What is a Target Letter?
A target letter is a letter from a federal prosecutor working for the U.S. Attorney's Office. The target letter is a notification that you have been under investigation for having committed one or more federal criminal offenses.
Target letters generally advise you of your rights, including your right to a criminal defense lawyer and your right not to testify and possibly incriminate yourself.
Why Should You Be Concerned About a Federal Target Letter?
If you receive a target letter, it means you are at risk of being indicted by a grand jury. The federal prosecutor will present evidence to the grand jury and ask for an indictment — a formal accusation that you have committed a crime — which means, if the grand jury chooses to indict, an arrest warrant will issue against you.
You should be concerned about receiving a target letter because:
- It means you are the target of a federal grand jury investigation
- You do not have the right to have counsel with you in the room where you testify, which gives the prosecutor considerable power
- Federal prosecutors routinely charge people with perjury for lying under oath
- If the grand jury indicts, you will be arrested and face trial
What Should You Do After You Receive a Target Letter?
If you receive a target letter, you are served a subpoena to testify before a grand jury. While you have the right not to testify, "taking the Fifth" to stop self-incrimination can have its own consequences, subject to the facts and circumstances of your case.
Important: If you receive a target letter, retaining counsel is the best route toward improving the outcome of your case, because there are options in how you can respond. Request a consultation with federal defense attorney Patrick Roberts (based in Raleigh, North Carolina) at 800-760-9071 or use our online form.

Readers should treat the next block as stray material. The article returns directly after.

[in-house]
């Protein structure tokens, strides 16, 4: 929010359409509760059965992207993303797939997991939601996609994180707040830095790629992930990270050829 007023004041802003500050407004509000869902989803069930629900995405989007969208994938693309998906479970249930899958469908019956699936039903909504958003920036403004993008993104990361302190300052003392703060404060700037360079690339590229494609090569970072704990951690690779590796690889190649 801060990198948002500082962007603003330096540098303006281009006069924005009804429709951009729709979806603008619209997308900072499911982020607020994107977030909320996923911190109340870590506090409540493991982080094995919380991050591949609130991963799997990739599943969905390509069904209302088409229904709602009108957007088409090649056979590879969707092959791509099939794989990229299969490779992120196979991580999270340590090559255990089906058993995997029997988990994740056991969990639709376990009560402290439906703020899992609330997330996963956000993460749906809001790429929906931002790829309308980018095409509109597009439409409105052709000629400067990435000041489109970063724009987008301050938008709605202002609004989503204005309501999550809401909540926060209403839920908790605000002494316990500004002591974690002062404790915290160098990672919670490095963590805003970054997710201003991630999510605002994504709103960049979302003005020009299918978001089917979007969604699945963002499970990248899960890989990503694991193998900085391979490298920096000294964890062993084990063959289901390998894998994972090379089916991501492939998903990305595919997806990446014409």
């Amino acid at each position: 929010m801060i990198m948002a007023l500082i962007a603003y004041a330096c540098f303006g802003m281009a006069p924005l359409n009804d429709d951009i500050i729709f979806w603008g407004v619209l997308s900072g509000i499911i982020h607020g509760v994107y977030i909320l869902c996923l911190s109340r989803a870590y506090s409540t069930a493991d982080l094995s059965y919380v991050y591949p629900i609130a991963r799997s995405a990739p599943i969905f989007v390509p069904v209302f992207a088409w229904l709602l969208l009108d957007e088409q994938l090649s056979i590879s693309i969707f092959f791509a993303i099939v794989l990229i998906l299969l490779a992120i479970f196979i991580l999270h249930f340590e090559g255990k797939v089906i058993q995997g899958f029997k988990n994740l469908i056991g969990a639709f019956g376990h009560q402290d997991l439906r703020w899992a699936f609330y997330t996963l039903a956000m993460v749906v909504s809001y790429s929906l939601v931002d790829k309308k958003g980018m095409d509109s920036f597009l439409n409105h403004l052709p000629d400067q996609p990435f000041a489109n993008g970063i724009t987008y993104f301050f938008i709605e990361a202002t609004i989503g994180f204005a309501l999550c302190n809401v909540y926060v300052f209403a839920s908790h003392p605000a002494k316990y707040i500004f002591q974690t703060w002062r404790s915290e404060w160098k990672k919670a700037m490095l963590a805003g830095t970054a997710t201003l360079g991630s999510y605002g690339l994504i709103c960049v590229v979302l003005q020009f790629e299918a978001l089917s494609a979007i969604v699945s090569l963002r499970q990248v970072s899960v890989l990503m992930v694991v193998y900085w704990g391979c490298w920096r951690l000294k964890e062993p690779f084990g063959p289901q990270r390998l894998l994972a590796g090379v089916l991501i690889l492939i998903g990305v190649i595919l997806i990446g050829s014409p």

What Are My Options?
There are a few options that you have in responding to a target letter. In general:
- The target letter may advise you on your rights, but counsel can instruct you about how to protect those rights in the face of a grand jury investigation
- Even though counsel cannot be in the same room with you, counsel can be present during the proceedings, and you can consult with counsel outside
- Counsel can help persuade the prosecutor to allow you to present your own witnesses and/or evidence, which might help to prevent an indictment
- Counsel can help negotiate a favorable plea bargain with the federal prosecutor before an indictment is formally issued, if that is best under the circumstances (after indictment, the stakes increase dramatically; the prosecutor has much less of an incentive to negotiate)
North Carolina vs. M.W.
Charge: Charge: Robbery with A Dangerous Weapon (4 Counts), First Degree Burglary, Conspiracy to Commit Robbery with A Dangerous Weapon
Facing: 12 - 17 years in prison
An incarcerated defendant accused our client of participating in the robbery of a group of youth at a party. We were able to raise doubt as to the credibility of this individual. In the end, the prosecutor dismissed these charges, citing a lack of evidence.